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    $\begingroup$ @KristenHammack But the question is not about "how do you figure this out". It is about "I think I have it solved, but I want to double-check that I haven't missed something". For this, "experimental mathematics" is and always has been a tool-of-choice. And computers vastly increase the amount of experimentation that is feasible. And for Stephen's comment, even if you are still trying to figure it out, having a good sample of actual solutions can be a godsend for better understanding the behavior. Computer proofs may be boring, but they are excellent mathematical telescopes. $\endgroup$ – Paul Sinclair Jun 29 '17 at 23:10
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Here are some other methods:

  • Estimate what the answer should be. For example, Let's say I want to count all 3-element subsets of $1,\dots,n$ where the sum of any two elements is not equal to the third. I think to myself "hmm, if $n$ is large then most three element subsets should be valid." So whatever the answer is, I know that it should be close to $\binom{n}{3}$ if $n \gg 0$.

  • Also keep in mind that your intuition about how large the answer should be might be off. This is ok! It means you will put more thought into the problem.

  • Have someone look over your work. This can work really well because sometimes you'll have something you are mistaken about in the back of your mind when you are writing. When this happens, what you write will (hopefully) look funny to other people whereas it might take a lot of thought on your part to catch that something is off.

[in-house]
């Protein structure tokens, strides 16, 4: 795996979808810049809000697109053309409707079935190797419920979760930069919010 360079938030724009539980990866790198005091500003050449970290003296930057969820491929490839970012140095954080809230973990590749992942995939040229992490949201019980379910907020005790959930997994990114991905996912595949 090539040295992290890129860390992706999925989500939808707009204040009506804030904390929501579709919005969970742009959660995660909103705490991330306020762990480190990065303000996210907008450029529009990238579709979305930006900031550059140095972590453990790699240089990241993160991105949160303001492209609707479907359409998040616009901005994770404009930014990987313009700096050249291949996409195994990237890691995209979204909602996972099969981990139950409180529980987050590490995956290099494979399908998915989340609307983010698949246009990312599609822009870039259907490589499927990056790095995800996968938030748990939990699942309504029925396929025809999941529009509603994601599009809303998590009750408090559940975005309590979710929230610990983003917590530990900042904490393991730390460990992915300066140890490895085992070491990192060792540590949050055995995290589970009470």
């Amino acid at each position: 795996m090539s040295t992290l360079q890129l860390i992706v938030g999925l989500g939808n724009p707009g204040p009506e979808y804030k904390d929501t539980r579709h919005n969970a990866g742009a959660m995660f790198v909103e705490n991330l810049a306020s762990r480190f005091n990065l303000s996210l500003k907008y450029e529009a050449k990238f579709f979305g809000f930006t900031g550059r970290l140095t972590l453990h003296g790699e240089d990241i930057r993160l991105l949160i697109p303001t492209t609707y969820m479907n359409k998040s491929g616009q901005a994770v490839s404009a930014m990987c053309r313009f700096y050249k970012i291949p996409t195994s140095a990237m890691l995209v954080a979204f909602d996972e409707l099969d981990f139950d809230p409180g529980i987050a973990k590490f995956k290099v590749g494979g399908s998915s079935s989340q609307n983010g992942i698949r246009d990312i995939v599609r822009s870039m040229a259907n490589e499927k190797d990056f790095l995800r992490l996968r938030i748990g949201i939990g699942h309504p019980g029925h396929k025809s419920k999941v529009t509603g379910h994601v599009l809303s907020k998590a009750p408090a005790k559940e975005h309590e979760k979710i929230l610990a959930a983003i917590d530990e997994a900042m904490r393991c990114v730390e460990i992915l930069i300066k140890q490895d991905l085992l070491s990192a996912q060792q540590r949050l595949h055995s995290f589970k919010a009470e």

• Be more rigorous. This is easier said than done, obviously. For example if you are applying a theorem, look to make sure that you satisfy all the necessary hypotheses to be able to apply it.

  • Slow down and think about "why am I multiplying here?" or dividing, or differentiating. Make sure the algebra makes sense combinatorially. If you are dividing, make sure you end up with integers where there should be integers.

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    $\begingroup$ Having somebody look over work is a very good suggestion. Fortunately I am in a programming context where code review is de rigeur $\endgroup$ – Stephen Jun 29 '17 at 1:34
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It is actually possible to be rigorous in questions like this – though it can be a lot of work.

The first step is to build a mathematical model that corresponds to the question. This part deserves some thought, and there is scope for error, but usually just expressing the question mathematically is easier to do without error than finding the actual answer.

For this example, we might say that a partnering of a group of $2n$ people (whom we'll refer to as $G=\left\{0, 1, \ldots, 2n-1\right\}$) is any function $p: G \rightarrow G$ such that:

  • For all $m$: $p(p(m)) = m$ (i.e. a person's partner is paired with the person)
  • For all $m$: $p(m) \neq m$ (i.e. nobody is partnered with themself)

Hopefully it's fairly clear that the above corresponds to the definition of a partnering from the question - if not, you can do it in a way that's clearer to you.

Having made that definition, the question becomes: how many such functions $p$ are there?

One way to establish the answer rigorously is to come up with a bijection $B$ between the set of partnerings $P = \{p: p \,\hbox{is a partnering of $2n$ people}\}$ and an initial subset of the natural numbers $\mathbb N$.

That can be done as follows – I'll omit a lot of details for brevity, but hopefully it should be clear that this can be made fully rigorous. Given a partnering $p$:

Start with a set $U_0=G$ of unpartnered people, and a value $v_0=0$. At each step $k$, starting from 0: